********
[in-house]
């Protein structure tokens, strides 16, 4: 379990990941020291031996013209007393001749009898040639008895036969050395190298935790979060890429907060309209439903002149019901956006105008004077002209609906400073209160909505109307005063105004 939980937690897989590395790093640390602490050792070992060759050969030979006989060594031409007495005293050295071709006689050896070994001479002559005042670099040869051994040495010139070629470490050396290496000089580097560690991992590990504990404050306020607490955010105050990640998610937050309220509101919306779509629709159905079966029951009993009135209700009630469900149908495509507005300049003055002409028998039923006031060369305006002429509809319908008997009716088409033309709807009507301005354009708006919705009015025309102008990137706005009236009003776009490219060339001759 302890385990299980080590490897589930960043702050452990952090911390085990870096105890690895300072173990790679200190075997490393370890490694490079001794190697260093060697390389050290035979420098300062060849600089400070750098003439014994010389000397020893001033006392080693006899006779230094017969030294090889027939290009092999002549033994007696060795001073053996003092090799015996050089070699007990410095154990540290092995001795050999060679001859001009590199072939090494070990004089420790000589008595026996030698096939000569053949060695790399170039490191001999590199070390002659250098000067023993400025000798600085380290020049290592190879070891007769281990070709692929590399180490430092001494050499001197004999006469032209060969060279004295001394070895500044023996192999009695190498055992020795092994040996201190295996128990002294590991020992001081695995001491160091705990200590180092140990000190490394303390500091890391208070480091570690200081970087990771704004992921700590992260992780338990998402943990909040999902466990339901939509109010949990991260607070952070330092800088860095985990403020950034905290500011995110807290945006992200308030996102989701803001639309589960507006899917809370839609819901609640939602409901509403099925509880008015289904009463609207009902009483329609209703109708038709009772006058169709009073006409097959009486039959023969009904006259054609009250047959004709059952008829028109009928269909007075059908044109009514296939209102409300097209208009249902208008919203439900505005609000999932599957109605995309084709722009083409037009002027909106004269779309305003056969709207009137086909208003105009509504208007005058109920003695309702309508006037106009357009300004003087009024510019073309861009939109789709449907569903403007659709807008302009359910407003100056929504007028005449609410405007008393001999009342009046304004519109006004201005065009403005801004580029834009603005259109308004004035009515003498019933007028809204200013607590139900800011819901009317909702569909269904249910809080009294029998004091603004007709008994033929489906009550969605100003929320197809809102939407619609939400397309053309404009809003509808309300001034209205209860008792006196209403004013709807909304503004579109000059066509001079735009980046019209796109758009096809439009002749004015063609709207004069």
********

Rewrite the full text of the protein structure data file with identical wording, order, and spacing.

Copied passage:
[in-house]
């Protein structure tokens, strides 16, 4: 379990990941020291031996013209007393001749009898040639008895036969050395190298935790979060890429907060309209439903002149019901956006105008004077002209609906400073209160909505109307005063105004 939980937690897989590395790093640390602490050792070992060759050969030979006989060594031409007495005293050295071709006689050896070994001479002559005042670099040869051994040495010139070629470490050396290496000089580097560690991992590990504990404050306020607490955010105050990640998610937050309220509101919306779509629709159905079966029951009993009135209700009630469900149908495509507005300049003055002409028998039923006031060369305006002429509809319908008997009716088409033309709807009507301005354009708006919705009015025309102008990137706005009236009003776009490219060339001759 302890385990299980080590490897589930960043702050452990952090911390085990870096105890690895300072173990790679200190075997490393370890490694490079001794190697260093060697390389050290035979420098300062060849600089400070750098003439014994010389000397020893001033006392080693006899006779230094017969030294090889027939290009092999002549033994007696060795001073053996003092090799015996050089070699007990410095154990540290092995001795050999060679001859001009590199072939090494070990004089420790000589008595026996030698096939000569053949060695790399170039490191001999590199070390002659250098000067023993400025000798600085380290020049290592190879070891007769281990070709692929590399180490430092001494050499001197004999006469032209060969060279004295001394070895500044023996192999009695190498055992020795092994040996201190295996128990002294590991020992001081695995001491160091705990200590180092140990000190490394303390500091890391208070480091570690200081970087990771704004992921700590992260992780338990998402943990909040999902466990339901939509109010949990991260607070952070330092800088860095985990403020950034905290500011995110807290945006992200308030996102989701803001639309589960507006899917809370839609819901609640939602409901509403099925509880008015289904009463609207009902009483329609209703109708038709009772006058169709009073006409097959009486039959023969009904006259054609009250047959004709059952008829028109009928269909007075059908044109009514296939209102409300097209208009249902208008919203439900505005609000999932599957109605995309084709722009083409037009002027909106004269779309305003056969709207009137086909208003105009509504208007005058109920003695309702309508006037106009357009300004003087009024510019073309861009939109789709449907569903403007659709807008302009359910407003100056929504007028005449609410405007008393001999009342009046304004519109006004201005065009403005801004580029834009603005259109308004004035009515003498019933007028809204200013607590139900800011819901009317909702569909269904249910809080009294029998004091603004007709008994033929489906009550969605100003929320197809809102939407619609939400397309053309404009809003509808309300001034209205209860008792006196209403004013709807909304503004579109000059066509001079735009980046019209796109758009096809439009002749004015063609709207004069």